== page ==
Rap it with us mamas: “I’ve got 99 parenting books, but I only read…none”.
We might not have anything on Jay-Z when it comes to song lyrics. But, here’s what we know:
You’re a mom or about to become a mom (hooray). You want to read a parenting book or two because, well, “Prior preparation prevents piss poor performance”, as they say in the corporate world. But you are put off for a number of reasons – there are so many f*cking parenting books out there, you don’t know what’s good to read, you don’t have time or you can’t be a*sed. We get it.
We’ve got you sorted, mama. We’ve asked the Mumli community and consulted the bestseller lists to bring you this list of seven parenting books every mom should read:
You’ve found out you’re pregnant. Once you’re done wiping the pee off your hands from that home pregnancy test and you’ve recovered from the excitement of it all, go buy this book. It’s an indispensable guide to each week of pregnancy – what you’ll feel, what baby is doing, and helpful tips for dad (or whomever your co-parent might be).
An economist by trade, Oster takes her profession’s love of data and uses it to tackle parenting’s biggest challenge: decision-making. Sounds f*cking dry, right? Well, it’s not. Armed with extensive research and a sharp tone, Oster debunks common advice around everything from breastfeeding to sleep training, potty training and even whether to return to work and encourages parents to learn how to make decisions for themselves.
Working out why the f*ck your baby is crying is perhaps one of the most time-consuming, confusing, and frustrating parts of early parenthood. You could run around trying every quick fix (diaper change, feed, pacifier), or you could order this book in which Aussie doctor Pamela Douglas explains that it’s usually never just one reason why your baby is screaming (e.g. that your patch and go response to their crying ain’t gonna work). Rather, Douglas offers practical strategies for working out your little one’s wants and needs all while adjusting to parenthood.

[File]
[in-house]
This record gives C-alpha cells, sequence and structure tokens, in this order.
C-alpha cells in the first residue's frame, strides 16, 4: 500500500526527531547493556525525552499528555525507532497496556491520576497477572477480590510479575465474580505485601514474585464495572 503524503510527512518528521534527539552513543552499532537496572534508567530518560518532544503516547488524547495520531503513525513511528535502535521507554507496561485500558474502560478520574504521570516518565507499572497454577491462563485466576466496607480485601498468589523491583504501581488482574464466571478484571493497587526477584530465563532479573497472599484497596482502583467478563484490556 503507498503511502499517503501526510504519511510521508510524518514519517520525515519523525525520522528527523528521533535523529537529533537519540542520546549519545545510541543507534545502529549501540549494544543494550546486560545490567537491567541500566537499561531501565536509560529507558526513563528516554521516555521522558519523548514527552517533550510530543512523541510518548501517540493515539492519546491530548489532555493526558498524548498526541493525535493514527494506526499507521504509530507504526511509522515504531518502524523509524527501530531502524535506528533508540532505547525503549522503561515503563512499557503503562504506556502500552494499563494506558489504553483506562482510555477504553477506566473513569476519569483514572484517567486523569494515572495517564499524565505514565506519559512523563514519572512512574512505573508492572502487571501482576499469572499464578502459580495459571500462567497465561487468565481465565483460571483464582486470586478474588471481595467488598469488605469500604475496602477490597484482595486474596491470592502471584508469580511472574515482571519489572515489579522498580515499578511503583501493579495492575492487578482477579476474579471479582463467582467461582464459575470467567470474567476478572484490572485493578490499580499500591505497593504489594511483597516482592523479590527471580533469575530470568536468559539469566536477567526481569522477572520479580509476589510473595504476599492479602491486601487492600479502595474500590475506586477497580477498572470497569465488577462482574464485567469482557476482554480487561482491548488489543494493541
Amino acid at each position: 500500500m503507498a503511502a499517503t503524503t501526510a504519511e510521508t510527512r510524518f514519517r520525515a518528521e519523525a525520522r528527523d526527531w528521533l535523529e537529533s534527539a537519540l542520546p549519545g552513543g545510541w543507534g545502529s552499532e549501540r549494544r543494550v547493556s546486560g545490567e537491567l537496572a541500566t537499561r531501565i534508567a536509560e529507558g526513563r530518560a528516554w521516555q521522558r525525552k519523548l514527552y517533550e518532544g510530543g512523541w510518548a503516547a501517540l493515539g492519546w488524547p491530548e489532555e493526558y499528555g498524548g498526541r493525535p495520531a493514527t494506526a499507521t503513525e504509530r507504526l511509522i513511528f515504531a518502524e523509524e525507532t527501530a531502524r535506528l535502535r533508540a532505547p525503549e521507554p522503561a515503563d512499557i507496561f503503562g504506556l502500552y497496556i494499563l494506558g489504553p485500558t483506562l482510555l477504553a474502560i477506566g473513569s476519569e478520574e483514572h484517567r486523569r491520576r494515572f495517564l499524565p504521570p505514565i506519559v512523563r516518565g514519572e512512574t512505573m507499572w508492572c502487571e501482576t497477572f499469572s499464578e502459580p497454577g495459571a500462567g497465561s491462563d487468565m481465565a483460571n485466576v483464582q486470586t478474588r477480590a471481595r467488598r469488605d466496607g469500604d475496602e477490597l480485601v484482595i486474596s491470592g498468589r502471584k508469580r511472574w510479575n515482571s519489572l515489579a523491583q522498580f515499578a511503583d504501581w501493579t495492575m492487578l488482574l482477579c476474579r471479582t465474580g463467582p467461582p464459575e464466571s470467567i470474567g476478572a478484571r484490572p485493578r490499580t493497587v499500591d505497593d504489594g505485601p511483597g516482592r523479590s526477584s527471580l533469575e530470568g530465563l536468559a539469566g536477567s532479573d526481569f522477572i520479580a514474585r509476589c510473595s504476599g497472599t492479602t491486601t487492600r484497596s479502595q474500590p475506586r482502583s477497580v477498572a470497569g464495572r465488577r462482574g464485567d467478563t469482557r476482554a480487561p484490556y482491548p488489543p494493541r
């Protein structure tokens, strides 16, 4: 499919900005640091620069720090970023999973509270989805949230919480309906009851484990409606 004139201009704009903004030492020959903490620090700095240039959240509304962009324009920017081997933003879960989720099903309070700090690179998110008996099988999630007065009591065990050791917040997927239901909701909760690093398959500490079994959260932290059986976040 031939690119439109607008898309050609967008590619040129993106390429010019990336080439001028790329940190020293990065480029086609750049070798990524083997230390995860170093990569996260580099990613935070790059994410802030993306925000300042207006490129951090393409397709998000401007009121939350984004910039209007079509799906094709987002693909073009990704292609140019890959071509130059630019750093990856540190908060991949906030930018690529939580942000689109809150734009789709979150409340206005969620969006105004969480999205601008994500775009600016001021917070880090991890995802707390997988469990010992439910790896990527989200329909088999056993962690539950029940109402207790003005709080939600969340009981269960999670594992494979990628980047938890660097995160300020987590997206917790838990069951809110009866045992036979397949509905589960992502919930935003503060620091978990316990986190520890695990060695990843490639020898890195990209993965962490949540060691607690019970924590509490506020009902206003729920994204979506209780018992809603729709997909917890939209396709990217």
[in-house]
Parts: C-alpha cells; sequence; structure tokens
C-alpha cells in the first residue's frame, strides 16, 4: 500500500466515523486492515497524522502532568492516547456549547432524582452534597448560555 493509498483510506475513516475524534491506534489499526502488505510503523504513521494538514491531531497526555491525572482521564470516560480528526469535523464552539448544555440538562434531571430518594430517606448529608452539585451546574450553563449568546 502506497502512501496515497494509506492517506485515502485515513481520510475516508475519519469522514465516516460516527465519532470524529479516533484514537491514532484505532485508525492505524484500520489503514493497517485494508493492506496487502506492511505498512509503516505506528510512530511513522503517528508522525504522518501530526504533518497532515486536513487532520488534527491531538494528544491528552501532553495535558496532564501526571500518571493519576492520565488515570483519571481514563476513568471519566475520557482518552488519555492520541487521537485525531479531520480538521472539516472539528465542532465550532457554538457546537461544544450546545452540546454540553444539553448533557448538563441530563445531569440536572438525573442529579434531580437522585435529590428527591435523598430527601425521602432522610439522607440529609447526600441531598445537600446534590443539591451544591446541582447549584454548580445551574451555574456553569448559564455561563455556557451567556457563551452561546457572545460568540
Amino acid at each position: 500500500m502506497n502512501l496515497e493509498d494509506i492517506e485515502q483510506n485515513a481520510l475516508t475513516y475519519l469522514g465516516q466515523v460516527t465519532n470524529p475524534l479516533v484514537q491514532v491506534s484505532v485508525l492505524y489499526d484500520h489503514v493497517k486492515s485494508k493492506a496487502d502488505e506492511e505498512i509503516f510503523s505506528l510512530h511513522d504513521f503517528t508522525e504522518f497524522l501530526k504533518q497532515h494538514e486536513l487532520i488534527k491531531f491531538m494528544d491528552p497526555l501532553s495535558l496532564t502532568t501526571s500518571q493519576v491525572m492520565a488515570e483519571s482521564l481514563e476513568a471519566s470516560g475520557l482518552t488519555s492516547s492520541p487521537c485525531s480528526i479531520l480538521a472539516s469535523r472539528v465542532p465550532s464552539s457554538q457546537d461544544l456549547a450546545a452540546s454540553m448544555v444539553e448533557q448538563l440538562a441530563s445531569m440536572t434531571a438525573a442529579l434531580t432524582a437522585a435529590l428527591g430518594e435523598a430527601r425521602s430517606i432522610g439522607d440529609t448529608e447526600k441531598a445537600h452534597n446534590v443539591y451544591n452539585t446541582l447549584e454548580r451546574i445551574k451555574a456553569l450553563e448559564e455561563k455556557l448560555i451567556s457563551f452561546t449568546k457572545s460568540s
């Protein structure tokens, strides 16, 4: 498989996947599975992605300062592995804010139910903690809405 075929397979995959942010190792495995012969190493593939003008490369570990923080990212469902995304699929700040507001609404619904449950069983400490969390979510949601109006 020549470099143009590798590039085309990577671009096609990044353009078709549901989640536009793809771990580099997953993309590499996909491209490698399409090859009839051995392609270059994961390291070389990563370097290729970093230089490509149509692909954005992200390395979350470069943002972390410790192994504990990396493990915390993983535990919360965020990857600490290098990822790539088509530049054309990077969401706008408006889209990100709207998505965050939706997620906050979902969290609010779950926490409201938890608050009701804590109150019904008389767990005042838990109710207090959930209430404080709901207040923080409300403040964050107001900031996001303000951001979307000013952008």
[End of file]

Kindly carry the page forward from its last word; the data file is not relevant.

You’ve spent years perfecting how to communicate with your girlfriends – when they’re five tequilas deep, going through a bad breakup, or PMSing something crazy. Trying to communicate with a kid is like this…but ten times harder. Which is where this classic steps in: it offers time-tested methods for things like resolving family conflict, engaging with children, and coping with negative feelings. Reviews call it a “parenting bible”, with critics saying it made them “better parents”. Sign us up.
Ok, so you can argue that however you love your child is effective. But what we like about this book is that it will supercharge your love-giving powers. Sounds like a load of cr*p, we know, but the book works like this: you read up on the different love languages with your kid’s personality in mind. Once you’ve determined what you think your little one’s language is, it then points you in the direction of what actions or affirmations will most resonate with your kid and how you can help them to manage emotions, communicate, learn, and more. Pretty cool, no?
No matter how saintly you are, we can bet that you’ve stared at your husband or co-parent with white-hot rage at some point (in the last hour) since giving birth. Enter Dunn who, “on the brink of marital Armageddon”, consults a slew of counselors, parents, and even an FBI hostage negotiator to understand how kids change your relationships and what to do to avoid a fiery implosion. It’s part memoir, part self-help book, making it an easy read, too.
If your vibe is I’m a chicer-than-chic, charcuterie-loving, pass-me-the-Bordeaux kind of mom, add this book to cart. Upon having her baby in France, American journalist Druckerman couldn’t help but wonder why the enfants (kids) seemed so perfectly behaved. So she did her research and delivers to us this guide to how the mamans (moms) are doing it – including how their kids are quietly playing by themselves while they sip coffees. The dream, we say.
Moms, tell us: if you’ve read these books, what did you love about them? And if not, what are your essential parenting books?